After Odysseus had been away from his home in Ithaca for 20 years or so, Telemachus, who was an infant when Odysseus disappeared, set out to find him. Late in The Odyssey, Telemachus having followed Odysseus trail through many adventures, himself a decade away from home, returns as Athena advises Odysseus to show himself to his son, and they are reunited at last, with tears and embraces …
Athena watches as Telemachus kisses his father.
“”As a father, brimming with love, welcomes home
his darling only son in a warm embrace–
what pain he’s borne for him and him alone!–
home now, in the tenth year from far abroad,
so the loyal swineherd hugged the beaming prince,
he clung for dear life, covering him with kisses, yes,
like one escaped from death.”
(Homer, The Odyssey; 16. 19-25).
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The story of Odysseus and Telmachus is a lyrical dream from a world of myth where striving is rewarded; the “heroic” world where harmony can be and is restored, once monsters have been slain and suffering has been endured.
Nietzsche warned us against seeing the ancients (such as Homer) as naive in their happy endings in which suffering produces redemption and harmony; rather in the (slaying and) striving of the story is an analogue of our reality. This is the Odyssey for us; to discover how it is those who have trapped and hidden our children live as people who view what they are doing as “good,” and to pierce the membrane of that belief, by showing that they are doing it badly (unsuccessfully).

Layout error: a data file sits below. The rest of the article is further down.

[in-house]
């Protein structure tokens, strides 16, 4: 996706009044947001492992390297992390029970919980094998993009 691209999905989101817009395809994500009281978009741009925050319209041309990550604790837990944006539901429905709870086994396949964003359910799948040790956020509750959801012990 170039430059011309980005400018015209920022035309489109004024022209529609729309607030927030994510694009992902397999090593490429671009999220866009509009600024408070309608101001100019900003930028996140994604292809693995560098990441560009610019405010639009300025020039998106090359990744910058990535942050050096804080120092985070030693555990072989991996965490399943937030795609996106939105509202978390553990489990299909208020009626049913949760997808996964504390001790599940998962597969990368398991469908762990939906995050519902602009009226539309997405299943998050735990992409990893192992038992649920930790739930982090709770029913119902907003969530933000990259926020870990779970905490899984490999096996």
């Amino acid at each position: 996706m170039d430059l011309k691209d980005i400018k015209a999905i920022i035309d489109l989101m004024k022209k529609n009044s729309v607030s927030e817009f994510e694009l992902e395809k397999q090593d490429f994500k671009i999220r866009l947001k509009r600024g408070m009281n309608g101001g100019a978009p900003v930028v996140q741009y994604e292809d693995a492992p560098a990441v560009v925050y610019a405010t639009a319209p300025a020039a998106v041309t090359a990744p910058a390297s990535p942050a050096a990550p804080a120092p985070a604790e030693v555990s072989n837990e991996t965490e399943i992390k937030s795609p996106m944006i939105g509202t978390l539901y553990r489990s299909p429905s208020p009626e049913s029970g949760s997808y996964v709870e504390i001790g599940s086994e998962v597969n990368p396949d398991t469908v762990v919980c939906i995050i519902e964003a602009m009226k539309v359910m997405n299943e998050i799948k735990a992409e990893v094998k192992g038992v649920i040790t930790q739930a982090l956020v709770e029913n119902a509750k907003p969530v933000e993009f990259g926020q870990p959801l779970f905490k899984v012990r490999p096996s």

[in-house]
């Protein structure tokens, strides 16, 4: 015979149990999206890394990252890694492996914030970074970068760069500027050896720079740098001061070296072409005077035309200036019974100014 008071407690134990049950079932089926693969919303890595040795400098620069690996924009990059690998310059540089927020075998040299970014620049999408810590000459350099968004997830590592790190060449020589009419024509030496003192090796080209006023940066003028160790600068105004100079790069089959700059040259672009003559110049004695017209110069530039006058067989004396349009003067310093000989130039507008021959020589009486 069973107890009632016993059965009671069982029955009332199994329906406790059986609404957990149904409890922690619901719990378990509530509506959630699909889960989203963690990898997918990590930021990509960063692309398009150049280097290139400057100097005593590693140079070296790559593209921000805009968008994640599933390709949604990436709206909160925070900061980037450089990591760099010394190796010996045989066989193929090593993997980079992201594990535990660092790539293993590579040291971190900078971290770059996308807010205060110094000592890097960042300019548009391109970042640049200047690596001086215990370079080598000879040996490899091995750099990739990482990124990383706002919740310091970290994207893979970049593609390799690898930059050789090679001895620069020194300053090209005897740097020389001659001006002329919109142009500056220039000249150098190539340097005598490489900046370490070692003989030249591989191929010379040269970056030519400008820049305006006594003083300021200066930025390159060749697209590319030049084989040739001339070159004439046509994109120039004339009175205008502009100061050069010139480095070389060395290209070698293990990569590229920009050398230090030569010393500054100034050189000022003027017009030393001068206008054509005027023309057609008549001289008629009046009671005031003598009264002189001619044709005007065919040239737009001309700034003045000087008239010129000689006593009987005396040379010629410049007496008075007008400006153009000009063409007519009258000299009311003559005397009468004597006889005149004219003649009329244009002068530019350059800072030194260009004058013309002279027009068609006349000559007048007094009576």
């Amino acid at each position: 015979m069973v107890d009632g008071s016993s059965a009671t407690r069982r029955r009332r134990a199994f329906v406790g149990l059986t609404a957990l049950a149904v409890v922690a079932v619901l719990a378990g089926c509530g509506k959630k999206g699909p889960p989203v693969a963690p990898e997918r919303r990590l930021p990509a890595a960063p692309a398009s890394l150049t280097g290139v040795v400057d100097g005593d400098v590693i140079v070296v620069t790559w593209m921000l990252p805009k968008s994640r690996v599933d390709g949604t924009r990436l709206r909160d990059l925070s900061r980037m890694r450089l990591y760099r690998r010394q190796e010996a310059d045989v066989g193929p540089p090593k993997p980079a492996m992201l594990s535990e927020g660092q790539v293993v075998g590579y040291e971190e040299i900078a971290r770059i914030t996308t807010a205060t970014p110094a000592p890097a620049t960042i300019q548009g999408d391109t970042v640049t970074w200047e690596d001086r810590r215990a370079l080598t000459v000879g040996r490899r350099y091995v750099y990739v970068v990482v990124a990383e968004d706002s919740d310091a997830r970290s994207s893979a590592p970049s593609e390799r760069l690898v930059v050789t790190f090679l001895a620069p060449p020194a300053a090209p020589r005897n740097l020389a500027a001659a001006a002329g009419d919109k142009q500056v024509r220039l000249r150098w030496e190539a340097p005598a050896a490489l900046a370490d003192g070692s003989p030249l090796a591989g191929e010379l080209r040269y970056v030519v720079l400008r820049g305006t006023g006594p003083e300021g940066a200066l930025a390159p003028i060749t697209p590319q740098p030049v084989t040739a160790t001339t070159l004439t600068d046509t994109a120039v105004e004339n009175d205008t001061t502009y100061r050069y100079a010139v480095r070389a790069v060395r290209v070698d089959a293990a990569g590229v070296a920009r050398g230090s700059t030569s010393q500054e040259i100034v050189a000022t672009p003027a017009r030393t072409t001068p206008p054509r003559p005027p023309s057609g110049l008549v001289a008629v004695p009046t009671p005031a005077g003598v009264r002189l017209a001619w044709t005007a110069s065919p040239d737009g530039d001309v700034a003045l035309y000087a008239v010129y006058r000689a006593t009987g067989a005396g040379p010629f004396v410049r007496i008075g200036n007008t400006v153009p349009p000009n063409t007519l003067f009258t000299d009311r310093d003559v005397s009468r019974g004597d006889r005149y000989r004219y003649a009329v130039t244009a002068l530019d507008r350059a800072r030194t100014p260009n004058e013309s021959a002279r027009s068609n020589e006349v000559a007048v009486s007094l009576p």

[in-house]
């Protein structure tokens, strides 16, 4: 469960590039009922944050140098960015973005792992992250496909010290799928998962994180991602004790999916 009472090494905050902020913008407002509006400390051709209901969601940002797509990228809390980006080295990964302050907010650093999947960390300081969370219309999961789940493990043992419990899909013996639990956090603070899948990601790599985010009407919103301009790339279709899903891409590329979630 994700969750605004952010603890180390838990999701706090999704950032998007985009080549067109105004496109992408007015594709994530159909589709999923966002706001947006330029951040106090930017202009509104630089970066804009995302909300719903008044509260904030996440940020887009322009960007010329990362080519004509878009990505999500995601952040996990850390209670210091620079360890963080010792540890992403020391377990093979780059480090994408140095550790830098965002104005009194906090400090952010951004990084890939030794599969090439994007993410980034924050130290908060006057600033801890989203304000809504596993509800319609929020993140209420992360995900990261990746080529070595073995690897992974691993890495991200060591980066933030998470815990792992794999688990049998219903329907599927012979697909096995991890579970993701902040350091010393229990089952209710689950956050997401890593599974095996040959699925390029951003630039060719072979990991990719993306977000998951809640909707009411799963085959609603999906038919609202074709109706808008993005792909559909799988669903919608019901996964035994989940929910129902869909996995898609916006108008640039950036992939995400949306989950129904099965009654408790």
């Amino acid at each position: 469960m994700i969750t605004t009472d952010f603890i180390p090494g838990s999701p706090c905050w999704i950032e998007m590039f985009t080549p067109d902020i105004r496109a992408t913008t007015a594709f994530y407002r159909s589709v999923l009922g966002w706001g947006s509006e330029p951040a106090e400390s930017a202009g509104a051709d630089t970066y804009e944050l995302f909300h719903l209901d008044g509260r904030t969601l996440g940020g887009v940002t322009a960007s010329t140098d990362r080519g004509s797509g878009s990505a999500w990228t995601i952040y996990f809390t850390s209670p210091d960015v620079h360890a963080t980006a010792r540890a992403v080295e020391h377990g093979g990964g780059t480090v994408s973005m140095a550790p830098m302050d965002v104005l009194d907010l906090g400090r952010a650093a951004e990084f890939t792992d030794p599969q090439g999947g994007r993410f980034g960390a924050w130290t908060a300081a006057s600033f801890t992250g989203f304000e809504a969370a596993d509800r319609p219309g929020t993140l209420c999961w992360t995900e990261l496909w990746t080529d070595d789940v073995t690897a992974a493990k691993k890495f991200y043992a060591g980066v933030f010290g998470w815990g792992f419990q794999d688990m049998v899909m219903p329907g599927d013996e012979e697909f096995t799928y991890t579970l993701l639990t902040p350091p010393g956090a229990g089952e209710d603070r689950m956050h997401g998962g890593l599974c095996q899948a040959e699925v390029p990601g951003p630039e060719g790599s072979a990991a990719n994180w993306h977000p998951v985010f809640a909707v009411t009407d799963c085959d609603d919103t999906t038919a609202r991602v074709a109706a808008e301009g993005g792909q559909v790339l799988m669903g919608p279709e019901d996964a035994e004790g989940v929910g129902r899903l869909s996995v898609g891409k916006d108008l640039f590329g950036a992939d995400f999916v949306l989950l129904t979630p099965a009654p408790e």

Our kidnapped children are like slaves, deprived of their identities. Just as racism is a “role dictator” (“you, who are less than us, have to be harnessed and appropriated to live in the conditions and identity assigned to you”) it is less visible but similar with prejudice against children, who must serve adults’ needs and be denied their rights and developmental needs (even when they’re idealized by a standard against which they must fail).